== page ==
To estimate the potential public health impact of the ERS and GRS, we applied the estimated odds ratios (OR) to population average CRC incidence estimations published by the International Agency for Research on Cancer (IARC). Data were extracted from the publication Cancer Incidence in Five Continents (CI5) Volume X, for the Spanish cancer registries24. Average age and gender-specific cumulative risks for the Spanish population were projected according to combinations of ERS and GRS to define risk strata. For these estimates, the published cumulative risks were multiplied by the ORs estimated from out risk models. We used the average number of risk factors and risk alleles in the population as reference categories for these calculations. Also, the sensitivity and specificity values for a selection of risk scores were used, combined with the cumulative risk of developing CRC cancer for age decades from 40 years to 80 years old, in order to estimate the positive and negative predictive values. The Bayes theorem was used for these calculations.

Statistical analysis was carried out using R statistical software (R Foundation for Statistical Computing, Vienna, Austria).

Results

Case and control characteristics are detailed in Table 2. Variables were coded with the lower CRC risk category as reference to simplify the effects of comparison and calculation of risk scores. All the environmental variables considered for the risk model were significantly associated with CRC, after adjusting for the propensity score. The crude ORs were very similar for the categorizations selected, ranging from 1.29 (BMI ≥30 mg/kg2) to 1.57 (NSAID/ASA). The multivariate model with all environmental factors showed that all were independently contributing to CRC risk (Table 3). Tobacco was not included in the model since smoking was no longer significant when other factors were considered (adjusted OR 1.06, 95% CI 0.91 to 1.23). The ERS, calculated as the count of risk factors, indicated that on average the adjusted OR was 1.36 (95% CI 1.27 to 1.45). Figure 1 shows the distribution of the ERS for cases and controls, and the estimated risk of CRC according to the number of risk factors, compared to an average individual (ERS = 3).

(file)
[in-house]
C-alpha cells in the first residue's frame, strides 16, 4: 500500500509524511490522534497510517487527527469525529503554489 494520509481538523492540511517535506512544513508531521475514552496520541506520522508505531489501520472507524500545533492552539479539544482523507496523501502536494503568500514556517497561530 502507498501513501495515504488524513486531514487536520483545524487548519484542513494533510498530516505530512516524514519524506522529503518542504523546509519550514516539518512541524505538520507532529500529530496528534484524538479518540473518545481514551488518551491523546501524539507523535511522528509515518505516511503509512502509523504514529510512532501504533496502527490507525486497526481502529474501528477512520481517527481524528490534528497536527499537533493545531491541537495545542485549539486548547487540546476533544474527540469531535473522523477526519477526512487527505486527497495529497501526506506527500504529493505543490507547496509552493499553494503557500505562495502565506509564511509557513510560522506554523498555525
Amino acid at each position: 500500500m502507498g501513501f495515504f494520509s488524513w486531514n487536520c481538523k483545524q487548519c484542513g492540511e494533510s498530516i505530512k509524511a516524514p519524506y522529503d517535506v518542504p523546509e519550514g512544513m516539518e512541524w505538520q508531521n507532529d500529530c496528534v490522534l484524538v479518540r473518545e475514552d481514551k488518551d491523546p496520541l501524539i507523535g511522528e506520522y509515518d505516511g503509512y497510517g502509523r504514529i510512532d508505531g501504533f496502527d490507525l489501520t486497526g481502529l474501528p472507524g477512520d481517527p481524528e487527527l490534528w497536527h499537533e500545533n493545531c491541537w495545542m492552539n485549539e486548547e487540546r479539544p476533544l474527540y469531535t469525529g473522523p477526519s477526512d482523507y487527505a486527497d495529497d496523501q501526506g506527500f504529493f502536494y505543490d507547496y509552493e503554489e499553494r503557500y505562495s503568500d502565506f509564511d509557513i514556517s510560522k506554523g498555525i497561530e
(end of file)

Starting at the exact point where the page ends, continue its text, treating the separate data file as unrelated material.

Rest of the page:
Table 2: Characteristics of the MCC-Spain study participants.
Table 3: Multivariate-adjusted risk factors associated with CRC.
Figure 1: Distribution and CRC risk of the environmental risk score in cases and controls.
Figure 1

The left axis scale indicates the OR for CRC according to the number of environmental risk factors. The category of tree factors was selected as reference (OR = 1), because this is the average in the population. The right axis scale indicates the proportion of cases and controls shown in bars for each number of environmental risk factors.

Family history of CRC was strongly associated with CRC (adjusted OR 2.27, 95% CI 1.88 to 2.74). We combined first, second, or third-degree relatives with CRC in the risk group, since the ORs were very similar. This variable was independent of the environmental risk factors.